Field of Science

Polypodies: In the Fernery of the Senses

Common polypody Polypodium vulgare, copyright Paul Montagne.

I'm not sure if I've ever had cause before to present my concept of the Evil Old Genus. The Evil Old Genus is one that has been used in the past to refer to a massively broader concept than it does currently, and so has been used to refer to many more species in the past than now. This makes dealing with the taxonomy of the genus a major headache, as one has to consider a whole host of now hidden or forgotten combinations. I can't say what would be the most evil of the Evil Old Genera out there, but a definite leader has to be the fern genus Polypodium. When the name was used by Linnaeus way back in the mid-1700s, Polypodium referred to nearly the whole gamut of ferns. Over time, as botanists have come to appreciate that all ferns are not the same, Polypodium has been progressively cut down. Still, it seems that if you go back into the taxonomy of nearly any fern, you'll come up against a 'Polypodium' sooner or later.

At present, Polypodium refers to a group of ferns with creeping, often scaly stems. It is the appearance of these stems that gives them their genus name, meaning 'many feet', as well as the common vernacular name of polypody. The circumscription of the genus can still vary somewhat between authors: some would include about 250 species in the genus, but Smith et al. (2006) restricted Polypodium to only about 30 species found primarily in temperate regions of the Northern Hemisphere, and in Central America. Many of these belong to what is known as the Polypodium vulgare complex. Recognised in the past as a single species Polypodium vulgare, this complex is now recognised as including a number of species found across Eurasia and North America. Ten of these are diploids, but another seven are polyploids. The polyploid species are believed to have originated from hybridisations between the diploid taxa; for instance, the Eurasian Polypodium vulgare sensu stricto is a tetraploid derived from a hybridisation between the diploid species P. glycyrrhiza and P. sibiricum (Sigel et al. 2014). Sigel et al. (2014), investigating the relationships between its diploid species, estimated an early Miocene origin for the P. vulgare complex. A fossil species from the early Oligocene, P. radonii, may belong to the complex or may be closely related (Kvaček 2001).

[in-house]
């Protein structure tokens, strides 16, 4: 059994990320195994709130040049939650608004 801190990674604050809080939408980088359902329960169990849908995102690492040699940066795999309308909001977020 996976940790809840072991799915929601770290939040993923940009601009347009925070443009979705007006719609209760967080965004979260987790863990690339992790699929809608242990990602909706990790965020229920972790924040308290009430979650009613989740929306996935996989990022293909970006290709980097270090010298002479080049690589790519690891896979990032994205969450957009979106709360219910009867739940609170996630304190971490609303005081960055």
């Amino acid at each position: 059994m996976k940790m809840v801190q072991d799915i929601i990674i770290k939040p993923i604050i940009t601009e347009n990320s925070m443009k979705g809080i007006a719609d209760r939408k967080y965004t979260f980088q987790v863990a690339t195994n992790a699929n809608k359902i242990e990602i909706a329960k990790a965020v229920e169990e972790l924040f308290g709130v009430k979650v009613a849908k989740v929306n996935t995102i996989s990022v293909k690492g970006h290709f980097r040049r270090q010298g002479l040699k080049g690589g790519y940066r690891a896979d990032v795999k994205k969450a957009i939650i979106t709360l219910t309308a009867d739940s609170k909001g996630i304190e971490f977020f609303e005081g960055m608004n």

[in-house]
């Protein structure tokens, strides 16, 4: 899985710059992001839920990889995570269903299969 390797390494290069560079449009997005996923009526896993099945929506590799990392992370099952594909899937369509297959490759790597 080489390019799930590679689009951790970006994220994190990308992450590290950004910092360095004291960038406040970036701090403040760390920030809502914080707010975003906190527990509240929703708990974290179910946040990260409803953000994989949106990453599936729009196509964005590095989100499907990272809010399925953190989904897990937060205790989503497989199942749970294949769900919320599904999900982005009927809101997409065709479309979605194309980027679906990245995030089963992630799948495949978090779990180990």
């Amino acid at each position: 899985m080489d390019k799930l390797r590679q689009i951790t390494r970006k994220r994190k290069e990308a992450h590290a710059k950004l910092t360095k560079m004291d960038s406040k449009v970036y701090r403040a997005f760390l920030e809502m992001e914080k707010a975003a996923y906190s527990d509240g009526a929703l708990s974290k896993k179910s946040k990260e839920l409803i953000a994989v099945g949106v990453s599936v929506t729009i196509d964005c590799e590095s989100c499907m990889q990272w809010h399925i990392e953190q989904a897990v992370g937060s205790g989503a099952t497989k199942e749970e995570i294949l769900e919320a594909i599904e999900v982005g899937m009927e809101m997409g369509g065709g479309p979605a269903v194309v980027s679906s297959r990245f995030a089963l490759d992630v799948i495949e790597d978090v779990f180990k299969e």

Appalachian rockcap fern Polypodium appalachianum, copyright Jaknouse.

Distinguishing species of the P. vulgare complex is no easy task, often requiring evaluation of subtle differences in leaf or stem form, or close examination of sporangium morphology. Another feature that has been used in distinguishing Polypodium species, however, is taste: the stems of some species in the complex have distinctive flavours. The Eurasian P. vulgare has been used to impart its bittersweet flavour to confectionary, while the vernacular name of the licorice fern P. glycyrrhiza of North America and eastern Asia is fairly self-explanatory (but like licorice, does it also give you a good run for your money?) The key to Polypodium species in the Flora of North America contains the somewhat unexpected advice that "the reader is cautioned to taste clean rhizomes from uncontaminated soils". And honestly, who could argue with that?


Kvaček, Z. 2001. A new fossil species of Polypodium (Polypodiaceae) from the Oligocene of northern Bohemia (Czech Republic). Feddes Repertorium 112 (3-4): 159-177.

Sigel, E. M., M. D. Windham, C. H. Haufler & K. M. Pryer. 2014. Phylogeny, divergence time estimates, and phylogeography of the diploid species of the Polypodium vulgare complex (Polypodiaceae). Systematic Botany 39 (4): 1042-1055.

Smith, A. R., H.-P. Kreier, C. H. Haufler, T. A. Ranker & H. Schneider. 2006. Serpocaulon (Polypodiaceae), a new genus segregated from Polypodium. Taxon 55 (4): 919-930.


  1. Evil Old Genus is a much needed term! We will put it to good use (Senecio comes to mind)

  2. I'm not sure how much Senecio qualifies. OK, it's big, it may be messy, but does it have what it takes to truly be Evil? I mean, compare it to Monas, which has included representatives from just about all the major kingdoms of life. Or Phalangium, which is not so big (only about 100 combinations involved historically), but has included both harvestmen and whip spiders, with a period after its division that some authors were using it for one and other authors for the other. Or Fucus.... Compared to these masters of Evil, is Senecio simply Mean?

    1. I see your point! And I like "Mean Old Genus" ... it seems appropriate for those that give us so much trouble and suffering: Senecio, Haplopappus, Arabis etc. So MOG it will be.

  3. Is Monas The Evillest of them All? Or is there something even worse?

  4. I wouldn't want to say: there's just so many ways to be Evil. I've always maintained a particular reserve of gall for the gastropod genus Pleurotoma, which has not only covered a large proportion of the several hundred species of Conoidea, but also has the exact same type species as the older genus Turris, meaning it should have never existed in the first place.


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